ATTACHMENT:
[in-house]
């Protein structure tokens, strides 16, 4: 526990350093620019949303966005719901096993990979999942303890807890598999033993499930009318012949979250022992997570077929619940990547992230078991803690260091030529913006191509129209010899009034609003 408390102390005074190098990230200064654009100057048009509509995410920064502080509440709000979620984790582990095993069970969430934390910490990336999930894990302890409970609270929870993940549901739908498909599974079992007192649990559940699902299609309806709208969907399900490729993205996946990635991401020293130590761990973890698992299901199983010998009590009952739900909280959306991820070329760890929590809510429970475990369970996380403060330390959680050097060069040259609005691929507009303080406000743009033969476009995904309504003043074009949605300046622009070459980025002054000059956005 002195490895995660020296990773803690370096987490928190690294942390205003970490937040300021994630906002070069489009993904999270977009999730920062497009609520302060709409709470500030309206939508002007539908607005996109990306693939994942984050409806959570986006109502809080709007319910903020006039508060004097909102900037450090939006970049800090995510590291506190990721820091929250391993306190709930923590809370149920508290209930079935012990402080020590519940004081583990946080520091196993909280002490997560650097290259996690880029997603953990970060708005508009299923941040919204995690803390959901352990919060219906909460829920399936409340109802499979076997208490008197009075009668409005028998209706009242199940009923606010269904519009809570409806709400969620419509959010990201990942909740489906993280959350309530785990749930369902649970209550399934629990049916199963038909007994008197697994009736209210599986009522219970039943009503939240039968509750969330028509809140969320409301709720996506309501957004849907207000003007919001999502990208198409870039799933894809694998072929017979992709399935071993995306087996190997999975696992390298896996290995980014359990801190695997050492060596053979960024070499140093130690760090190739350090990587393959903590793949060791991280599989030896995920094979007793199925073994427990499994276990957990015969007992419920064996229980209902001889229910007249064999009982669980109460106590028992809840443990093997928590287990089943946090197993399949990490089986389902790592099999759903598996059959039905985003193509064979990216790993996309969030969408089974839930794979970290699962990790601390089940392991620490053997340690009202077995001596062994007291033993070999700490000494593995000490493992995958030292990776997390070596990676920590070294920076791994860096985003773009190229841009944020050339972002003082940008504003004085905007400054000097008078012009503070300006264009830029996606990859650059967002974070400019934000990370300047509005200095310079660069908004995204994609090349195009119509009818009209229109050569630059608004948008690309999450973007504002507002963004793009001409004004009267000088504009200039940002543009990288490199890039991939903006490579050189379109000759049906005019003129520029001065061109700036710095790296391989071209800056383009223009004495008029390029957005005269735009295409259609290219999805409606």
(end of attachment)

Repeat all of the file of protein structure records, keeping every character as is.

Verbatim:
[in-house]
């Protein structure tokens, strides 16, 4: 526990350093620019949303966005719901096993990979999942303890807890598999033993499930009318012949979250022992997570077929619940990547992230078991803690260091030529913006191509129209010899009034609003 408390102390005074190098990230200064654009100057048009509509995410920064502080509440709000979620984790582990095993069970969430934390910490990336999930894990302890409970609270929870993940549901739908498909599974079992007192649990559940699902299609309806709208969907399900490729993205996946990635991401020293130590761990973890698992299901199983010998009590009952739900909280959306991820070329760890929590809510429970475990369970996380403060330390959680050097060069040259609005691929507009303080406000743009033969476009995904309504003043074009949605300046622009070459980025002054000059956005 002195490895995660020296990773803690370096987490928190690294942390205003970490937040300021994630906002070069489009993904999270977009999730920062497009609520302060709409709470500030309206939508002007539908607005996109990306693939994942984050409806959570986006109502809080709007319910903020006039508060004097909102900037450090939006970049800090995510590291506190990721820091929250391993306190709930923590809370149920508290209930079935012990402080020590519940004081583990946080520091196993909280002490997560650097290259996690880029997603953990970060708005508009299923941040919204995690803390959901352990919060219906909460829920399936409340109802499979076997208490008197009075009668409005028998209706009242199940009923606010269904519009809570409806709400969620419509959010990201990942909740489906993280959350309530785990749930369902649970209550399934629990049916199963038909007994008197697994009736209210599986009522219970039943009503939240039968509750969330028509809140969320409301709720996506309501957004849907207000003007919001999502990208198409870039799933894809694998072929017979992709399935071993995306087996190997999975696992390298896996290995980014359990801190695997050492060596053979960024070499140093130690760090190739350090990587393959903590793949060791991280599989030896995920094979007793199925073994427990499994276990957990015969007992419920064996229980209902001889229910007249064999009982669980109460106590028992809840443990093997928590287990089943946090197993399949990490089986389902790592099999759903598996059959039905985003193509064979990216790993996309969030969408089974839930794979970290699962990790601390089940392991620490053997340690009202077995001596062994007291033993070999700490000494593995000490493992995958030292990776997390070596990676920590070294920076791994860096985003773009190229841009944020050339972002003082940008504003004085905007400054000097008078012009503070300006264009830029996606990859650059967002974070400019934000990370300047509005200095310079660069908004995204994609090349195009119509009818009209229109050569630059608004948008690309999450973007504002507002963004793009001409004004009267000088504009200039940002543009990288490199890039991939903006490579050189379109000759049906005019003129520029001065061109700036710095790296391989071209800056383009223009004495008029390029957005005269735009295409259609290219999805409606």